December 8, 2015
Doctor Who: "Victory of the Daleks"
The Doctor (Matt Smith) is summoned to war-time London by Winston Churchill (Ian McNeice), who presents his latest weapon to fight the Nazi menace: the Daleks. Can the Doctor convince Churchill of the error of his ways and discover the Daleks' true motives before it's too late?
Now where should we begin? Let us not muck about: "Victory of the Daleks" is a dreadful episode of Doctor Who. The basic ideas at its foundation are terrible ones. The execution of those terrible ideas is awful.
It's almost a requirement of a new Doctor to face the Daleks - almost as if they're not fully legitimate until they've defeated the psychotic pepperpots at least once. Patrick Troughton got to debut opposite them in the peerless "The Power of the Daleks". Jon Pertwee got the time-travelling shenanigans of "Day of the Daleks". Even Colin Baker, whose tenure was cursed with poor script writing, managed to get the superbly satirical "Revelation of the Daleks". Poor Matt Smith is saddled with this: Spitfires in space and caricature Prime Ministers.
Here's the thing about Daleks: they're actually pretty difficult to write. They may be visually iconic, they may have a brilliant catchphrase, they may carry the momentum of five decades of pop culture behind them, but they're maddeningly difficult to make interesting and threatening. Writer Mark Gatiss fails completely with this episode. In fact he breaks a cardinal rule of script writing: show, don't tell. He tells us repeatedly, via the Doctor, just how evil the Daleks are, but we don't actually see them be that evil. In the end, apart from killing a few soldiers and making a half-hearted attempt at detonating a bomb all they do is shout a bit and trick the Doctor into resurrecting their species. As far as Dalek master-plans go, it's the most sedate they've ever been.
The resurrected Daleks, grandly calling themselves "the new Dalek paradigm", are an infamous let-down. The large, colourful bumper-car look is gone within a season or two. It's an undignified, poorly conceived re-design. The colours might have worked, but the distorted shape ruins their iconic silhuette and their size somehow makes them less threatening rather than more.
There's also little reason to set the episode in World War II London. It allows the episode to pointlessly feature Winston Churchill, the latest in a long and mostly tedious line of celebrity historical figures, but it doesn't actually contribute to the storyline in any meaningful fashion.
The episode is hobbled by structural issues. There are a lot of ideas to play around with here: Daleks masquerading as human servants, Britain attempting to use future technology to win the war, Spitfires in space, Dalek resurrections, a Dalek-created android that believes he's human, and so on. 20th century Who would have played these concepts out over four half-hour episodes. "Victory of the Daleks" gets 45 minutes. There's simply no time to play out each idea sufficiently to make it worth its while. Even when they are used they're misjudged. Professor Bracewell (Bill Paterson) discovers he's a robot about 13 minutes into the episode, leaving his character with nowhere else to emotionally go.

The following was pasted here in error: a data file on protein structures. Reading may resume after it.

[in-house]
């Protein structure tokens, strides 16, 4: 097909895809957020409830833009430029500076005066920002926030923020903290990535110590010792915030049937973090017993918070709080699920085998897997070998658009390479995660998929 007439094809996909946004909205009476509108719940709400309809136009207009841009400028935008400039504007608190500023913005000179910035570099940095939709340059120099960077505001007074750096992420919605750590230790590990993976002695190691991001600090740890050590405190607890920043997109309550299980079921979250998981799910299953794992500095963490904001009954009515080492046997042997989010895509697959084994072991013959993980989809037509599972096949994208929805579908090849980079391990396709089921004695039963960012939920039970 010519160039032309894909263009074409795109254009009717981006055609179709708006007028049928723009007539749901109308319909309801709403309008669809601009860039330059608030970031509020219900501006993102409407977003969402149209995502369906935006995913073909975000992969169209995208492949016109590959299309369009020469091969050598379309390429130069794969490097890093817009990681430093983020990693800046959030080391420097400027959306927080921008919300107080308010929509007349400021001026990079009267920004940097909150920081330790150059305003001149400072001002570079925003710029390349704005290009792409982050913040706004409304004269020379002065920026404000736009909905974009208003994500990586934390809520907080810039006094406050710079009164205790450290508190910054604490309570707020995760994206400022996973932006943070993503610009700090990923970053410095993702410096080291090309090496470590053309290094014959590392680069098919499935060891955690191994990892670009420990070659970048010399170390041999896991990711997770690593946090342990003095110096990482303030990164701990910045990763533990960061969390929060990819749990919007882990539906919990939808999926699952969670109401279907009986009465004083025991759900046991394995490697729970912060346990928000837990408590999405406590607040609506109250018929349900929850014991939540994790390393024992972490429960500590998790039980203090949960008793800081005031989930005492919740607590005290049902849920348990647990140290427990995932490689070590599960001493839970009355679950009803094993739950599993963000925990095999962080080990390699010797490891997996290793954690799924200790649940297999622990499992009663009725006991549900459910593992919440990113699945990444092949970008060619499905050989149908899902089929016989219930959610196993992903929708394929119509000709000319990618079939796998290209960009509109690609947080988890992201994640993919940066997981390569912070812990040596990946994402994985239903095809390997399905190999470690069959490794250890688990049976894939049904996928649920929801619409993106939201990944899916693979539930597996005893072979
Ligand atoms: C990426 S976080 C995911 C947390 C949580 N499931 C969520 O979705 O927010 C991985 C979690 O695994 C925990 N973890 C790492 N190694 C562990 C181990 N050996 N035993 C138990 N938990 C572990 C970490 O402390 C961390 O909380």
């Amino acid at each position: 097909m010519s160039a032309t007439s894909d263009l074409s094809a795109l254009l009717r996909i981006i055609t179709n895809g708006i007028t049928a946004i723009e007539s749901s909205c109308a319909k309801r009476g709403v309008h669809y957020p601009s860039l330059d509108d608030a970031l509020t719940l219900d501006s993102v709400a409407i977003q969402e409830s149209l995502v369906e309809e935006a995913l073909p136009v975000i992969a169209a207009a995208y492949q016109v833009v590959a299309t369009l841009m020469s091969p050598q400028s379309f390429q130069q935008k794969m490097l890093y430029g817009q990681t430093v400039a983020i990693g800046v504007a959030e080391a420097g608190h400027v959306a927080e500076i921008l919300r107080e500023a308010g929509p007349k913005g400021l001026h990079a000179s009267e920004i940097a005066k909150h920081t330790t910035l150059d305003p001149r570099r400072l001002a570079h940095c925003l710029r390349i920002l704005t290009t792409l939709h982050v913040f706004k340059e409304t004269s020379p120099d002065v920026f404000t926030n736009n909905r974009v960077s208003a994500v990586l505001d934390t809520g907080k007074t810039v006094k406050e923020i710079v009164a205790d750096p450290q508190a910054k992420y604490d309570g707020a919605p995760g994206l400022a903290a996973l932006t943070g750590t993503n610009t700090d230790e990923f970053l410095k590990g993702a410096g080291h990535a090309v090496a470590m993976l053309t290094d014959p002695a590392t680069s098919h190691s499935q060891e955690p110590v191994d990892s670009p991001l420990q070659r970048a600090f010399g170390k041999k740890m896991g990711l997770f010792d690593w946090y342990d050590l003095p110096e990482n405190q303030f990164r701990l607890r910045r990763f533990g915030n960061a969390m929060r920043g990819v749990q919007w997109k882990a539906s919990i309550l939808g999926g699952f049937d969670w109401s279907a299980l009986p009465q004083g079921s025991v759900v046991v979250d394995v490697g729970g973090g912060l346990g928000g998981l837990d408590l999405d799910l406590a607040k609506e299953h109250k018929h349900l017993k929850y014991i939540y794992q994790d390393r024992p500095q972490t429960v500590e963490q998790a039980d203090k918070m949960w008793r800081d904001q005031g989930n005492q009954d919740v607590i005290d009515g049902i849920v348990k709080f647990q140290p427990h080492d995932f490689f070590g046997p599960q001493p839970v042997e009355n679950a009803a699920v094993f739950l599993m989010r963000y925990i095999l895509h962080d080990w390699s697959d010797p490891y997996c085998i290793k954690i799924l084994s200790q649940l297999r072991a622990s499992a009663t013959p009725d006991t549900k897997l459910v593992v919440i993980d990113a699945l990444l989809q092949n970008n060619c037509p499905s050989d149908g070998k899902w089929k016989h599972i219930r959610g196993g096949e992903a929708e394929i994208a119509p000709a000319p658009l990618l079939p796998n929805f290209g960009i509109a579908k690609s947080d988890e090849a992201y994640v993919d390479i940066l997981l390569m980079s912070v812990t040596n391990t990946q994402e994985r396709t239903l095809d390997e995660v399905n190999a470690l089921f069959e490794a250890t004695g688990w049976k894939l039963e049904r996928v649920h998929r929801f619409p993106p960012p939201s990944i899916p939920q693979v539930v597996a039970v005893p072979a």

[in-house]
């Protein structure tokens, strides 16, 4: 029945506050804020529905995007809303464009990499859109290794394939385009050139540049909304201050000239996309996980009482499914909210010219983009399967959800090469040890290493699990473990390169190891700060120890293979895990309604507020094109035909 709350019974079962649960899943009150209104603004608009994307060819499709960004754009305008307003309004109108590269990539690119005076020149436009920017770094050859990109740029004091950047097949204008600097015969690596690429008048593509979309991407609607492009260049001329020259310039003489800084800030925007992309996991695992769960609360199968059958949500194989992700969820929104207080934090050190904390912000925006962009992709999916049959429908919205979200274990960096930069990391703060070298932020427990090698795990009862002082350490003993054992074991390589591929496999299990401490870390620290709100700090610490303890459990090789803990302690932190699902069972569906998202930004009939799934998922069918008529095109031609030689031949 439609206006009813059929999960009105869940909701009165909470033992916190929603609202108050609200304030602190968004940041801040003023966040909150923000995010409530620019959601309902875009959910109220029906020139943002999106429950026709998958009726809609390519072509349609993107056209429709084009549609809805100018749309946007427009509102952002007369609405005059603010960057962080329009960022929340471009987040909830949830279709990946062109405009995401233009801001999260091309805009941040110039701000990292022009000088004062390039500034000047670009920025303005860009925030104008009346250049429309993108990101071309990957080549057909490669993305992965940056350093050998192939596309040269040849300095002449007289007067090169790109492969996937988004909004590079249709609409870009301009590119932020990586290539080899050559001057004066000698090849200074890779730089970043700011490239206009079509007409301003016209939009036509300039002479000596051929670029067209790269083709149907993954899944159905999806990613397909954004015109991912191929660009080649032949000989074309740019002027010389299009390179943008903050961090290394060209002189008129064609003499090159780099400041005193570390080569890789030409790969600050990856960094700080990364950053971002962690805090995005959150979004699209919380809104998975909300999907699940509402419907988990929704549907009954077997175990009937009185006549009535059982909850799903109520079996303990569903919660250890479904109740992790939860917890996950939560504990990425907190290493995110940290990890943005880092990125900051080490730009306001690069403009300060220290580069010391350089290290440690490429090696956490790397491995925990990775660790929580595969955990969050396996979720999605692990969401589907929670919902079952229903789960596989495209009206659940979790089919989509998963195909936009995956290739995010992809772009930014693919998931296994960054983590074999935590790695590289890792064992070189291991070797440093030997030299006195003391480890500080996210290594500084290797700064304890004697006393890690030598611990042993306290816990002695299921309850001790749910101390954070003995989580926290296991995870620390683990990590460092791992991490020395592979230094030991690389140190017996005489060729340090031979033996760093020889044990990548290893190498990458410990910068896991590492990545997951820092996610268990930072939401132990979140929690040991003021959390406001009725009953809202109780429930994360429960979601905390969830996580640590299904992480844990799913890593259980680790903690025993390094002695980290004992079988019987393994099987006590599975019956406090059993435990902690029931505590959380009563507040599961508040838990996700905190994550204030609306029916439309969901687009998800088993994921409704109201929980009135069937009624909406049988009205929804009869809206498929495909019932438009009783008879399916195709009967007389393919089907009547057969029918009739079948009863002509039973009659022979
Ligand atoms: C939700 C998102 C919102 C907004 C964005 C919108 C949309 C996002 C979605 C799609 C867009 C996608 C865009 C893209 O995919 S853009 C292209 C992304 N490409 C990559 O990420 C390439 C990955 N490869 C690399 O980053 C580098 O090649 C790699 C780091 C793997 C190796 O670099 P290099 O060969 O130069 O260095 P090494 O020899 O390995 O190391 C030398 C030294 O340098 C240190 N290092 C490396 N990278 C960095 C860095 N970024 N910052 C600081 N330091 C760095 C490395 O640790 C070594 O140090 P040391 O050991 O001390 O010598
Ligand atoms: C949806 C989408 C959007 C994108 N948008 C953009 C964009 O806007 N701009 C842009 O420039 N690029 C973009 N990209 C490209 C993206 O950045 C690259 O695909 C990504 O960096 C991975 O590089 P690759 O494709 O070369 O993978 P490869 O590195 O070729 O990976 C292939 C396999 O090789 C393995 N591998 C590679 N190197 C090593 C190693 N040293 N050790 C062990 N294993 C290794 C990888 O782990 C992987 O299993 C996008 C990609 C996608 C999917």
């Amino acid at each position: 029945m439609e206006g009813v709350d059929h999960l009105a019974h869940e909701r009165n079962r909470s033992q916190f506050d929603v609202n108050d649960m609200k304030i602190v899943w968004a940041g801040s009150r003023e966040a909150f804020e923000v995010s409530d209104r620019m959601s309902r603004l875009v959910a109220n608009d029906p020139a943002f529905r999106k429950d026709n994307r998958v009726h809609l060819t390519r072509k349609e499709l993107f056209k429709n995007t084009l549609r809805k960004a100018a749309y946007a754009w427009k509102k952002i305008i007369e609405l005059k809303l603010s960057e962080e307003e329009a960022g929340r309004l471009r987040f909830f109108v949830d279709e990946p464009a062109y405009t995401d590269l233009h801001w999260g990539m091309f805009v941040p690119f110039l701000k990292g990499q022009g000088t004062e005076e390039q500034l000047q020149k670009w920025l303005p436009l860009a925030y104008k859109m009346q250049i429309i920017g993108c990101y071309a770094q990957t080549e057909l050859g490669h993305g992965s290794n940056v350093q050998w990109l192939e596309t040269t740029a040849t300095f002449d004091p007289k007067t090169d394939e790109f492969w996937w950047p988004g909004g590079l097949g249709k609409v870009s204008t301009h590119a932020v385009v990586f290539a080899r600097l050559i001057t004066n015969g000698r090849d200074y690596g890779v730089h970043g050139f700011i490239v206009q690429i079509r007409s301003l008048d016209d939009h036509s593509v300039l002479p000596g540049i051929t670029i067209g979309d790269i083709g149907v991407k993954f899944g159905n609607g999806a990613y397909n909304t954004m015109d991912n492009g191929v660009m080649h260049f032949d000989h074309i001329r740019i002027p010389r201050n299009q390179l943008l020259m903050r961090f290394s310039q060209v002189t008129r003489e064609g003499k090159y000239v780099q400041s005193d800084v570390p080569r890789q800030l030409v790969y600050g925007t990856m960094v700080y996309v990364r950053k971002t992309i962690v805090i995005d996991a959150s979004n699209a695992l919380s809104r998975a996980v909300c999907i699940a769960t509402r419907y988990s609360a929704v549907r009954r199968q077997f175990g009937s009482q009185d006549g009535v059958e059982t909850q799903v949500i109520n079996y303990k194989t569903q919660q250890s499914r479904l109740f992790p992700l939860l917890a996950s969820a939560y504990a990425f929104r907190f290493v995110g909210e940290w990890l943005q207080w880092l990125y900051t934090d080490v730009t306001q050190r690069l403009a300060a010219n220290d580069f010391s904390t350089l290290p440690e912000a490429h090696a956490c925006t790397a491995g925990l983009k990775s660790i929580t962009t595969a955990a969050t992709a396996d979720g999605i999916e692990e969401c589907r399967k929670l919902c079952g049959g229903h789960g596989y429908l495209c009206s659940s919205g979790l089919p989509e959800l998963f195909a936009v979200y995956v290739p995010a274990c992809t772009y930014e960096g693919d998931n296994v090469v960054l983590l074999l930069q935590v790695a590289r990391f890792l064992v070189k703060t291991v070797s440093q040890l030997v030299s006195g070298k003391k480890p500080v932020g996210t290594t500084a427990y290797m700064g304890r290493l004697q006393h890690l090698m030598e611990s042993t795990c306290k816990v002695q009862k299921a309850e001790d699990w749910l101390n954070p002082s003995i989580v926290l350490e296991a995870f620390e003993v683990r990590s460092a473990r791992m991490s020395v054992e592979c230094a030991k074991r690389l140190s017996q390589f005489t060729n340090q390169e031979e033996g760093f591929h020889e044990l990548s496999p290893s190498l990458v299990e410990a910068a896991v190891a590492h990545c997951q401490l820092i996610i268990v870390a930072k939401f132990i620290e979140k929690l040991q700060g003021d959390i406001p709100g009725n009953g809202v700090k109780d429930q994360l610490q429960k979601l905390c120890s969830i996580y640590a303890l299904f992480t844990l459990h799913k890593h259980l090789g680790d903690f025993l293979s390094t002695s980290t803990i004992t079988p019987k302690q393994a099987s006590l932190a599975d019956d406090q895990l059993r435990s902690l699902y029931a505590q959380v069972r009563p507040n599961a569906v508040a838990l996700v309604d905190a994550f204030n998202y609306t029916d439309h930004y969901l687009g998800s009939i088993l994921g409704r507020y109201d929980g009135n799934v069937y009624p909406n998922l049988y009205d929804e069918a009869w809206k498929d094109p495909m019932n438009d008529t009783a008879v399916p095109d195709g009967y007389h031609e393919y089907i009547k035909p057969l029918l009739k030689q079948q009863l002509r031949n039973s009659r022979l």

The Daleks introduce their upgraded form relatively late in the day, with no real opportunity to show why these "new paradigm" Daleks are superior. "The Power of the Daleks", upon which Gatiss has drawn some inspiration, was a masterpiece of the slow burn. It began with a single Dalek gliding around a human colony pretending to be a meek servant, and ended with Daleks storming through the colony exterminating human en masse until the floor is littered with corpses. "Victory of the Daleks" denies them that horrifying climax, and that renders the earlier scenes fairly pointless.
"Victory of the Daleks" is the worst kind of Doctor Who: the kind where you can see good ideas, but are forced to stare dumbfounded at the dreadfully sloppy and poorly developed execution. It's an episode to put up alongside "The Doctor's Daughter", "Battlefield" and "The End of Time" - you watch it, shake your head, and immediately start a list inside your head of all the places it could have been much, much better.
The best I can say about the episode is that Matt Smith gets a nice moment with a jam biscuit. Season 5 gets its first dud, and the quality ratio drops to 67 per cent.